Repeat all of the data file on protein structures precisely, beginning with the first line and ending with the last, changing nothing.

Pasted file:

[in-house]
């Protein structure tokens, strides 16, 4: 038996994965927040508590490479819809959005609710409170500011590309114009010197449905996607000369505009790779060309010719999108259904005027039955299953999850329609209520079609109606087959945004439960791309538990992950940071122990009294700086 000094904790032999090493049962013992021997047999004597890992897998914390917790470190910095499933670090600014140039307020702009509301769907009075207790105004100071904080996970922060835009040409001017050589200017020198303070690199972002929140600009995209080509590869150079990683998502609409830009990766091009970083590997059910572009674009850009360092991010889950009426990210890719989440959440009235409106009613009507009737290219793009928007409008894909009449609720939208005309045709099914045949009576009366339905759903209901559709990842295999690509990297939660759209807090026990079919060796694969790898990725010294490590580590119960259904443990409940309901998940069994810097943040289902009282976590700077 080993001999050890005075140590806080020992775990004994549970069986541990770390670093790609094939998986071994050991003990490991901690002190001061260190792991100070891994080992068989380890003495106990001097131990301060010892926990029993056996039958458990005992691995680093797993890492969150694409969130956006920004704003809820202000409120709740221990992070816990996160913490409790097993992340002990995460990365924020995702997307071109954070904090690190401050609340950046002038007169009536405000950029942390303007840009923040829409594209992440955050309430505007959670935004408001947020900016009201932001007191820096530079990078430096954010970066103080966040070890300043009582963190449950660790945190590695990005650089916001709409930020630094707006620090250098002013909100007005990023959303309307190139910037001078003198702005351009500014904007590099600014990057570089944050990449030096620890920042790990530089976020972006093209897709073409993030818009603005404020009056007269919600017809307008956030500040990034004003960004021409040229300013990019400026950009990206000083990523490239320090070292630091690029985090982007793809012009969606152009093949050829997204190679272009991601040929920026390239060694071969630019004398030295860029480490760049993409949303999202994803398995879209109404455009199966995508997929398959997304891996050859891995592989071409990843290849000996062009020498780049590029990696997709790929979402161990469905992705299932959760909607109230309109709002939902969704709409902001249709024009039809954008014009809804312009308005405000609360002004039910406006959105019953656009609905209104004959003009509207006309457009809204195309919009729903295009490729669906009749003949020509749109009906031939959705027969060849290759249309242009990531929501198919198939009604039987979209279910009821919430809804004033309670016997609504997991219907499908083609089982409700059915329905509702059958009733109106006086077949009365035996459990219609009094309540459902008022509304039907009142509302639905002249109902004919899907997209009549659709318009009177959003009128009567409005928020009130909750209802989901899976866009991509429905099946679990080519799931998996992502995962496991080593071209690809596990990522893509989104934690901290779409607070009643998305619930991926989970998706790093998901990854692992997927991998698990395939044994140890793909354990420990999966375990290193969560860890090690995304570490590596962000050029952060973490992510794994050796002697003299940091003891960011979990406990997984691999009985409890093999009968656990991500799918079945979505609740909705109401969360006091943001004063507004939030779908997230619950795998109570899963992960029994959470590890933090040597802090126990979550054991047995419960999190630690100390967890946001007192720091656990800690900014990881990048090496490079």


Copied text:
[in-house]
């Protein structure tokens, strides 16, 4: 038996994965927040508590490479819809959005609710409170500011590309114009010197449905996607000369505009790779060309010719999108259904005027039955299953999850329609209520079609109606087959945004439960791309538990992950940071122990009294700086 000094904790032999090493049962013992021997047999004597890992897998914390917790470190910095499933670090600014140039307020702009509301769907009075207790105004100071904080996970922060835009040409001017050589200017020198303070690199972002929140600009995209080509590869150079990683998502609409830009990766091009970083590997059910572009674009850009360092991010889950009426990210890719989440959440009235409106009613009507009737290219793009928007409008894909009449609720939208005309045709099914045949009576009366339905759903209901559709990842295999690509990297939660759209807090026990079919060796694969790898990725010294490590580590119960259904443990409940309901998940069994810097943040289902009282976590700077 080993001999050890005075140590806080020992775990004994549970069986541990770390670093790609094939998986071994050991003990490991901690002190001061260190792991100070891994080992068989380890003495106990001097131990301060010892926990029993056996039958458990005992691995680093797993890492969150694409969130956006920004704003809820202000409120709740221990992070816990996160913490409790097993992340002990995460990365924020995702997307071109954070904090690190401050609340950046002038007169009536405000950029942390303007840009923040829409594209992440955050309430505007959670935004408001947020900016009201932001007191820096530079990078430096954010970066103080966040070890300043009582963190449950660790945190590695990005650089916001709409930020630094707006620090250098002013909100007005990023959303309307190139910037001078003198702005351009500014904007590099600014990057570089944050990449030096620890920042790990530089976020972006093209897709073409993030818009603005404020009056007269919600017809307008956030500040990034004003960004021409040229300013990019400026950009990206000083990523490239320090070292630091690029985090982007793809012009969606152009093949050829997204190679272009991601040929920026390239060694071969630019004398030295860029480490760049993409949303999202994803398995879209109404455009199966995508997929398959997304891996050859891995592989071409990843290849000996062009020498780049590029990696997709790929979402161990469905992705299932959760909607109230309109709002939902969704709409902001249709024009039809954008014009809804312009308005405000609360002004039910406006959105019953656009609905209104004959003009509207006309457009809204195309919009729903295009490729669906009749003949020509749109009906031939959705027969060849290759249309242009990531929501198919198939009604039987979209279910009821919430809804004033309670016997609504997991219907499908083609089982409700059915329905509702059958009733109106006086077949009365035996459990219609009094309540459902008022509304039907009142509302639905002249109902004919899907997209009549659709318009009177959003009128009567409005928020009130909750209802989901899976866009991509429905099946679990080519799931998996992502995962496991080593071209690809596990990522893509989104934690901290779409607070009643998305619930991926989970998706790093998901990854692992997927991998698990395939044994140890793909354990420990999966375990290193969560860890090690995304570490590596962000050029952060973490992510794994050796002697003299940091003891960011979990406990997984691999009985409890093999009968656990991500799918079945979505609740909705109401969360006091943001004063507004939030779908997230619950795998109570899963992960029994959470590890933090040597802090126990979550054991047995419960999190630690100390967890946001007192720091656990800690900014990881990048090496490079």